Susanna McLeod

Susanna McLeod

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Remembering the Halifax Explosion, December 6, 1917

Haligonians watched with curiosity as Mont Blanc drifted to Halifax, the ship ablaze from an accident. Minutes later, the ship exploded, with many injured and killed


Soldiers searching for victims after explosion - Collections Canada

Dateline: December 6, 1917

Halifax, Nova Scotia

World War One

Cast: The French ship Mont Blanc

Fully laden with explosives, the Mont Blanc was slowly sailing toward the crowded Bedford Basin to wait for the convoy to cross the Atlantic Ocean. Supply ships traveled in convoy for safety – WWI was in full operation.

The Imo, a Belgian relief ship

The Imo was cruising through the same waterway on its way to port in New York City, where it would pick up a cargo of relief supplies destined for Belgium.

Citizens of the City of Halifax

As events unfolded over a very short period of time, many watched from windows and hundreds ran to the waterfront, captivated by the excitement of a fiery ship floating in the busy harbour.

The Chronicle of a Disaster:

With a full cargo of munitions for Allied use in Europe, the Mont Blanc’s load contained 200 tons of TNT, 10 tons of gun cotton, 2,300 tons of picric acid (used in explosives), and 35 tons of a highly explosive mixture called benzol. As the ship slowly sailed toward Bedford Basin, another ship, the Imo, was moving fast in the same water lane.

“At the entrance to the narrows, after a series of ill-judged manoeuvres, the Imo struck the Mont Blanc on the bow,” said the Maritime Museum of the Atlantic. “Although the collision was not severe, fire immediately broke out on the Mont Blanc.” Understanding the direct danger, the Mont Blanc crew immediately took to the lifeboats.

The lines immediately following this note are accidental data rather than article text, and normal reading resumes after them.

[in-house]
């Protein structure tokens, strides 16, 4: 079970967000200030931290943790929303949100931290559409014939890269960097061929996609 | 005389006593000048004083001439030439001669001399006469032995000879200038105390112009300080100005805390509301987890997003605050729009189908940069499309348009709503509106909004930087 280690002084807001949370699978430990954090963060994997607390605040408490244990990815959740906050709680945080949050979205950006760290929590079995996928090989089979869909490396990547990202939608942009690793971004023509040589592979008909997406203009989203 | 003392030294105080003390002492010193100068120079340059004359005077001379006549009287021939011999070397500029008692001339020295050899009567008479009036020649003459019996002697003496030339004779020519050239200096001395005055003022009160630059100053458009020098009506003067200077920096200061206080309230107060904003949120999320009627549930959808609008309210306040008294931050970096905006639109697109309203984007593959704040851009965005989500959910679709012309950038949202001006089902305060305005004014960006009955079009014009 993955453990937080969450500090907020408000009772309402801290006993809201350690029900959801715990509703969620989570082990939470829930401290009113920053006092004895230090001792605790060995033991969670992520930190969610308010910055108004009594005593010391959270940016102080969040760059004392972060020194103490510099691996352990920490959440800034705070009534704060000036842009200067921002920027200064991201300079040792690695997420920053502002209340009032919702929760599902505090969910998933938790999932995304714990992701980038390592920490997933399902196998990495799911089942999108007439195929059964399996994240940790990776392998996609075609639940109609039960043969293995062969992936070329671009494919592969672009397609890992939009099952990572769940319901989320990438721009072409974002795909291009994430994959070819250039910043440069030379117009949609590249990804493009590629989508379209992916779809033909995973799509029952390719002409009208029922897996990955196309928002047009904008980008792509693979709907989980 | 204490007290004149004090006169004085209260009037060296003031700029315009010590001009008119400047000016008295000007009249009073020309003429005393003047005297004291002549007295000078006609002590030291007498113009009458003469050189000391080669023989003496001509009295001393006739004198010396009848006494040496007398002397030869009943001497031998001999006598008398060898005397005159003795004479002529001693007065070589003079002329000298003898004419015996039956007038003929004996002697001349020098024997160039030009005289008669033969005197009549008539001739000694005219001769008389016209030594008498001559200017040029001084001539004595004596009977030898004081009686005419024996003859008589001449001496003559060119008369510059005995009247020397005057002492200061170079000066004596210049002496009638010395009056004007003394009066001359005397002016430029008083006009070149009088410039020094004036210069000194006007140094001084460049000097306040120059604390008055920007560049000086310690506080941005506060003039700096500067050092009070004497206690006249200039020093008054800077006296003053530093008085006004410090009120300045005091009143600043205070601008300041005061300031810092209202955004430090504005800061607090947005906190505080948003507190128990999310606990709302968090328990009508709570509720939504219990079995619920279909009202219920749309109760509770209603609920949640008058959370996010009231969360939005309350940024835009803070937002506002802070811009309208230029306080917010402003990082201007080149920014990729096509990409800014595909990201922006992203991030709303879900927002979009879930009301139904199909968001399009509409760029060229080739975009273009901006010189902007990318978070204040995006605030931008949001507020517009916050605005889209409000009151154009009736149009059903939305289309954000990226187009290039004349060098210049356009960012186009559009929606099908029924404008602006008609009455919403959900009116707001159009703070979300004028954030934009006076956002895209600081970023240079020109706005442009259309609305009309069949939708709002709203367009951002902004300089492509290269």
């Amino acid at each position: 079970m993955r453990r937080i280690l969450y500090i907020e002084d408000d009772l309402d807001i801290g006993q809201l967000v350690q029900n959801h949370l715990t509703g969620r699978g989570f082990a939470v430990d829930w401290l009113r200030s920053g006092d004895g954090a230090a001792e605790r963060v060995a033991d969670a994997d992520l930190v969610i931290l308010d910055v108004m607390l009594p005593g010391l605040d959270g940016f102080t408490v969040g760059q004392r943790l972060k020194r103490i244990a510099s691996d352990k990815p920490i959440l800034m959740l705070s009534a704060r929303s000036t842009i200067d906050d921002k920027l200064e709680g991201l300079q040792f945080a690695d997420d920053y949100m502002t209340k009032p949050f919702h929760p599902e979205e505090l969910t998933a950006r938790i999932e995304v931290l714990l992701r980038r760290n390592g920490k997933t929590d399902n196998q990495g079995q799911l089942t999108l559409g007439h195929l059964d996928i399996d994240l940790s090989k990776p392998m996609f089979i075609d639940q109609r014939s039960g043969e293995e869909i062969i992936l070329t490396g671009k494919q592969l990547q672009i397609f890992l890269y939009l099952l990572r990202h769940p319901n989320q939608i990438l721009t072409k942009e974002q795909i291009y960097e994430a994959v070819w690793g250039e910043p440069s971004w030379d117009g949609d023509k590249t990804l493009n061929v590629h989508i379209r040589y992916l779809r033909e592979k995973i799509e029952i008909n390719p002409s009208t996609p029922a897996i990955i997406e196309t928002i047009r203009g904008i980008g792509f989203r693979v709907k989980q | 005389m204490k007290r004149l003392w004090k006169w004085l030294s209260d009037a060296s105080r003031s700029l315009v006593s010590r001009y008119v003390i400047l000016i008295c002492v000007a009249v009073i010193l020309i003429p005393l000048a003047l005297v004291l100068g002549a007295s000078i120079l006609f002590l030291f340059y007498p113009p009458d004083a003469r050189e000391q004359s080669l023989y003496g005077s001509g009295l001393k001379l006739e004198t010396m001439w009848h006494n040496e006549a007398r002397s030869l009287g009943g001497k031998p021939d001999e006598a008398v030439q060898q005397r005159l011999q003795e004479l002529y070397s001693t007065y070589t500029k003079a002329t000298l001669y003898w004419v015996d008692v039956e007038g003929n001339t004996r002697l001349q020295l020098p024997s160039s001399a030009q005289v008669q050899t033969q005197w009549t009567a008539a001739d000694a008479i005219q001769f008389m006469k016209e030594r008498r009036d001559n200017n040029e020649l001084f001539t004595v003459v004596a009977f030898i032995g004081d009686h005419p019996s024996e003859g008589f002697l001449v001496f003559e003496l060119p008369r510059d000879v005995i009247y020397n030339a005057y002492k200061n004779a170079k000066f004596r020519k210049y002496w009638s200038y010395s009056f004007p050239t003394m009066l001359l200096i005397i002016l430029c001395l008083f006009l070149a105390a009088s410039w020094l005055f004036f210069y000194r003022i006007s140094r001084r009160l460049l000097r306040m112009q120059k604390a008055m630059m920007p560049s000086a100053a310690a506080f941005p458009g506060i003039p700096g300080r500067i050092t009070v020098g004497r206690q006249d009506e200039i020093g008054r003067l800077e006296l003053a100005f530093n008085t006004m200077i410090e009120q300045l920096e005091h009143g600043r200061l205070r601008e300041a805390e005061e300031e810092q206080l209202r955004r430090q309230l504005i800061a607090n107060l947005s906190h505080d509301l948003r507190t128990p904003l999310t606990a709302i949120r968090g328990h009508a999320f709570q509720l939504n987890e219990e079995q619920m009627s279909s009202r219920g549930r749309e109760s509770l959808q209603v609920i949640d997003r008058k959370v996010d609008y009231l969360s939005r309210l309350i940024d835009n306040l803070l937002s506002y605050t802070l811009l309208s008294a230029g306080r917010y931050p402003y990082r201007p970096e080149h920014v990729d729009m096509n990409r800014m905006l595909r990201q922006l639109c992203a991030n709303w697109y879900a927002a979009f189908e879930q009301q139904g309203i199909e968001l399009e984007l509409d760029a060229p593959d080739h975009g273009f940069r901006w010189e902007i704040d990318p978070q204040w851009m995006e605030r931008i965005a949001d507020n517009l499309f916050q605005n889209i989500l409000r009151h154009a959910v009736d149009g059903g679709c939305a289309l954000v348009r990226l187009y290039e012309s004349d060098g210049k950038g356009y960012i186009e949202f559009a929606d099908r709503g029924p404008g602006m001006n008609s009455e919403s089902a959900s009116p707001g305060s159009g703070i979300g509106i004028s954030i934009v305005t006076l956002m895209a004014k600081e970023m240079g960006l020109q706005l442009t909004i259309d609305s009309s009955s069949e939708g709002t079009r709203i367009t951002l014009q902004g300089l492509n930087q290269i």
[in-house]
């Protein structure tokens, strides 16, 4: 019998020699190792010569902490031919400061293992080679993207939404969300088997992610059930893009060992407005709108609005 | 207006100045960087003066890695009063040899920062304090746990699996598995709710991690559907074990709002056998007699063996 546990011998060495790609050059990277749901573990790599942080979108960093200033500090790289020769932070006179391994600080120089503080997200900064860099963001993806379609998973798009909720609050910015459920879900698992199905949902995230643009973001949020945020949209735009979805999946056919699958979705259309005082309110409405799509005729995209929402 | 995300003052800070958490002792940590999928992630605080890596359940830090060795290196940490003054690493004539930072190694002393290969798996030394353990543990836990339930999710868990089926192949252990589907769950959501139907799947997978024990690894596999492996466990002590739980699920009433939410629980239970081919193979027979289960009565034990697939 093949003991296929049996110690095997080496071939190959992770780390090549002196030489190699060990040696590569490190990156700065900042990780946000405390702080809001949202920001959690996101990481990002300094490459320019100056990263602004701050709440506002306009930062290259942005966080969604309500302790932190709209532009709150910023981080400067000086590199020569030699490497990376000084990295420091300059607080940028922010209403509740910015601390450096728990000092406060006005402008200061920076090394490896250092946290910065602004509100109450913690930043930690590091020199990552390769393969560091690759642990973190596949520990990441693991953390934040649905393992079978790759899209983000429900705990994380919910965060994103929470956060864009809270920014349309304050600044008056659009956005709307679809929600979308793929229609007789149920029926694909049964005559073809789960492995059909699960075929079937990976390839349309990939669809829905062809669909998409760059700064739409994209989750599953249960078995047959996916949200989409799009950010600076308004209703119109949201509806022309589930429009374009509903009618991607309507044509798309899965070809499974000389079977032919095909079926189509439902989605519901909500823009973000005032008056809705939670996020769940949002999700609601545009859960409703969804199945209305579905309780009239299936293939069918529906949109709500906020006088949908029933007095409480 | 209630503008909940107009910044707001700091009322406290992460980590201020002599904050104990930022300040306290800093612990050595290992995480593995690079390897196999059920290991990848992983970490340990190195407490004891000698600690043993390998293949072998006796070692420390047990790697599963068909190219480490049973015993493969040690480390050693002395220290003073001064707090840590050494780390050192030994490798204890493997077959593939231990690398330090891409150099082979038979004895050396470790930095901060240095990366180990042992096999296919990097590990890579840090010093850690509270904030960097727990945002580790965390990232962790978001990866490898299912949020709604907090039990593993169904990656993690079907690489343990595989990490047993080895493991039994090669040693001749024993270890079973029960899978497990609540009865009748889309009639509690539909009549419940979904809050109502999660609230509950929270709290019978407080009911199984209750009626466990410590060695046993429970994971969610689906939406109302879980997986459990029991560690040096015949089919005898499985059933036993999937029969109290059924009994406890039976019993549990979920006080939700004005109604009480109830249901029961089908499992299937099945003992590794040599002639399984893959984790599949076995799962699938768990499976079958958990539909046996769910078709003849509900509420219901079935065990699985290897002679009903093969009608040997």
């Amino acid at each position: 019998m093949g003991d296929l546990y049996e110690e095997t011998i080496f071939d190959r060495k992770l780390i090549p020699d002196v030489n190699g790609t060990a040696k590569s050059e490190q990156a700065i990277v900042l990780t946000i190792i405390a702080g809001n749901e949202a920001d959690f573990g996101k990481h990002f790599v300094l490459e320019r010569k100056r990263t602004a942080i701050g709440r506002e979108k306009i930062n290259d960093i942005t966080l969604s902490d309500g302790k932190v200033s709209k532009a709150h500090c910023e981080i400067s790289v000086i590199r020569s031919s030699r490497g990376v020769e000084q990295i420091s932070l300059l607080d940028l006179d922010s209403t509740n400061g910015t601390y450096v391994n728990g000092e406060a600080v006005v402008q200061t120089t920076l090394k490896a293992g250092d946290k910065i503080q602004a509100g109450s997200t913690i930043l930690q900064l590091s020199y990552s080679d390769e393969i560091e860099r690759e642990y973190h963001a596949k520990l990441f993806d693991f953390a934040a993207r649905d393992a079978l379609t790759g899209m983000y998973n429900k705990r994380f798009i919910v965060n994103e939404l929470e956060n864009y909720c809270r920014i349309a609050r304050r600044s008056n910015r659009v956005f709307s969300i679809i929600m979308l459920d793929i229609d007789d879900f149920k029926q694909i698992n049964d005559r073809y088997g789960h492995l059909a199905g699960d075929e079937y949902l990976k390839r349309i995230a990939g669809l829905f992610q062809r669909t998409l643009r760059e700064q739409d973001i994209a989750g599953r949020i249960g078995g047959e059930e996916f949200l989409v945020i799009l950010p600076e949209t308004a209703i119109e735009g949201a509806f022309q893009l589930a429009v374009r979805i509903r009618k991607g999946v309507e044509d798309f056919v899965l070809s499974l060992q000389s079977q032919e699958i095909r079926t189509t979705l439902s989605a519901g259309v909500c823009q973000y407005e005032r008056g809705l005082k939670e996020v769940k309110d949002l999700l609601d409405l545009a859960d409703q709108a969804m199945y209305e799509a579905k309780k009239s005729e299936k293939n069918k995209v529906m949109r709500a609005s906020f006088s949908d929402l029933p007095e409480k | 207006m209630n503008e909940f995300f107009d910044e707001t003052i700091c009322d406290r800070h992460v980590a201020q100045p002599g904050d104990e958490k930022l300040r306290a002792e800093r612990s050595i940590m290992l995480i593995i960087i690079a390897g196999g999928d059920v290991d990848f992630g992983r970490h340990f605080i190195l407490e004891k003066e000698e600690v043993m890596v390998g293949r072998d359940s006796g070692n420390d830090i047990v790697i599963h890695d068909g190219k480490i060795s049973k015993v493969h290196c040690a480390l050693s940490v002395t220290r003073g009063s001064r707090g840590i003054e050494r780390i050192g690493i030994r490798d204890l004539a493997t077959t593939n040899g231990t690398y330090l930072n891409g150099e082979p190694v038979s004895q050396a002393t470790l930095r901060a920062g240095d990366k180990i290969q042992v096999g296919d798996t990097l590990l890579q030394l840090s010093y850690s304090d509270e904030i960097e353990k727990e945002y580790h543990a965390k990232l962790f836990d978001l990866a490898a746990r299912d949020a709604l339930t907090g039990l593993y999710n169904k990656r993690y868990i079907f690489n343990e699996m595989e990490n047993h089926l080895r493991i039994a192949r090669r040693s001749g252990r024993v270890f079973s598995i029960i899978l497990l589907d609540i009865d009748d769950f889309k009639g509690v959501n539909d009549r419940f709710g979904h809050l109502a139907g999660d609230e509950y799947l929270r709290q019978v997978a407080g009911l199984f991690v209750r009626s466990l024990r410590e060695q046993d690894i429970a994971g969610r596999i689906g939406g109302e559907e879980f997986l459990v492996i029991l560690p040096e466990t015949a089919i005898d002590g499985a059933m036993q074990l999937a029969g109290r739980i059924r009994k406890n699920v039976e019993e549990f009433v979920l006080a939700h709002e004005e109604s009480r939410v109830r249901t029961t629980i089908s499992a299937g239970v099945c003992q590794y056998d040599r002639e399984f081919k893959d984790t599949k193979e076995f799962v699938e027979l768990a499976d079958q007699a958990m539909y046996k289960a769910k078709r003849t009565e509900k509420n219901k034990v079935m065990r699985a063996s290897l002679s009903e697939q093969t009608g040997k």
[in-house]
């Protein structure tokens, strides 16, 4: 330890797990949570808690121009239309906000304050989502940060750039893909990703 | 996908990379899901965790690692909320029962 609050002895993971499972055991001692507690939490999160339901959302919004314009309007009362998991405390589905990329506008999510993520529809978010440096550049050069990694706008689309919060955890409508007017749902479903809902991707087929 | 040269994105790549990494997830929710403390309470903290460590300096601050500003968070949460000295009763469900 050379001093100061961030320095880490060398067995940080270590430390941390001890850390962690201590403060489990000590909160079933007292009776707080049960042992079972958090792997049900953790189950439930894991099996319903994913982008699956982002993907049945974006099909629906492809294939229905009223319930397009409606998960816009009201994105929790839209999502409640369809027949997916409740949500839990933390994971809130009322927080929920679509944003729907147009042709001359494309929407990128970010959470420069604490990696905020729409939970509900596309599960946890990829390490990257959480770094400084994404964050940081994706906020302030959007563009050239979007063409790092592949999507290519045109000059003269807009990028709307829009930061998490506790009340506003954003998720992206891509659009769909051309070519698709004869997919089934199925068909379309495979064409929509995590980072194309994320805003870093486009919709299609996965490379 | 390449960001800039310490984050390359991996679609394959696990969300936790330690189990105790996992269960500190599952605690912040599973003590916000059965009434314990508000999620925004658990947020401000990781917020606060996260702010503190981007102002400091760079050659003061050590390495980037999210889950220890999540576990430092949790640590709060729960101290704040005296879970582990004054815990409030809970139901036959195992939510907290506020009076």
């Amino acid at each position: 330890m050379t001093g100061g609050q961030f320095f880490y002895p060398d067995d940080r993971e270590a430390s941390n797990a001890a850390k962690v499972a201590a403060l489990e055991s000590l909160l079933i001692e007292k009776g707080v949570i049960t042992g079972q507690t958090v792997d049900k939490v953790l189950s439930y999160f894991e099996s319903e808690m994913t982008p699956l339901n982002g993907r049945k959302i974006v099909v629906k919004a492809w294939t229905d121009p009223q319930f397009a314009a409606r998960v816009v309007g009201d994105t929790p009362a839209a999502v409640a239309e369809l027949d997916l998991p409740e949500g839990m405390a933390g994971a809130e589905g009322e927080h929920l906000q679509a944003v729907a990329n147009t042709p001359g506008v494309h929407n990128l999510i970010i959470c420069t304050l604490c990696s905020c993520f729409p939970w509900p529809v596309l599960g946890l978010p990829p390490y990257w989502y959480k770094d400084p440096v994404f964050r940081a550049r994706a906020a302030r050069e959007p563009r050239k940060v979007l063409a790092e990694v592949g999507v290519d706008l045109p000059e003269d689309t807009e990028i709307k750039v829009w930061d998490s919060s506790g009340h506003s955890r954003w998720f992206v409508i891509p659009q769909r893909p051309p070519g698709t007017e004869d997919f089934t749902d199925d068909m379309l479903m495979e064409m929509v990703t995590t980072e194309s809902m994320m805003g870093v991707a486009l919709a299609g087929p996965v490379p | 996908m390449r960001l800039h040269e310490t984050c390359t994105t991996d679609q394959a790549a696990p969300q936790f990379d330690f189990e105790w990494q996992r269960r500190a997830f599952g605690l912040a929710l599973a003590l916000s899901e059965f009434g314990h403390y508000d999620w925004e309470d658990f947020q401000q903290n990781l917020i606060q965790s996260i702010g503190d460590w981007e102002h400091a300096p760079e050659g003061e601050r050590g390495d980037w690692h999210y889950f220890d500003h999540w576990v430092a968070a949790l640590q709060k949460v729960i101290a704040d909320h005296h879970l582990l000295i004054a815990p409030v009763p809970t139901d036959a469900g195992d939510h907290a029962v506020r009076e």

A huge explosion in a “blinding white flash”

Engulfed in flames, the deserted French ship drifted toward the Halifax harbour, given momentum from the collision. Hundreds of spectators, men, women and children, flooded down to the city’s north shoreline to watch the saga playing out before their eyes. Others watched from windows in their homes and businesses. The sight was captivating. The Mont Blanc brushed a pier, setting it on fire. Fire crews arrived right away and attempted to put out the ship’s flames. At 9:05 a.m., said, there was “a blinding white flash creating the biggest man-made explosion before the nuclear age.”

The fiery blast was so big that the Mont Blanc was splintered into bits; the barrel of the ship’s cannon was launched 3.5 miles away, a portion of the huge, heavy anchor shank became a missile that landed two miles in the opposite direction. The anchor piece weighed over 1,000 lbs. Numerous ships in the bustling area were damaged or destroyed. The shockwaves were felt almost 300 miles away, and windows were broken in a 50-mile radius. The north section of the city of Halifax and part of Dartmouth were demolished, exploded and disintegrated by fire. Everything in its reach was destroyed – churches, schools, businesses and homes.

Thousands dead and injured; a winter blizzard hindered rescuers

But most devastating was the injury and loss of life. Rescue efforts began immediately to find the casualties. Almost 4,000 people were injured in the sudden blast, nearly 1,000 people with eye injuries from flying glass. After weeks and months of searching through the rubble, it was determined that almost 2,000 people were dead. Hindering the urgent rescue process was a blizzard the day after the explosion, covering the city in 16 inches of snow.

Help came from far and wide for the people of Halifax. Foreign aid flowed in from China and New Zealand, England and the United States. Living nearby, the state of Massachusetts “donated $750,000 in money and goods and gave unstintingly in volunteer assistance…” noted “To this day, Halifax sends an annual Christmas tree to the city of Boston in gratitude.”

This article first appeared on  Copyright Susanna McLeod

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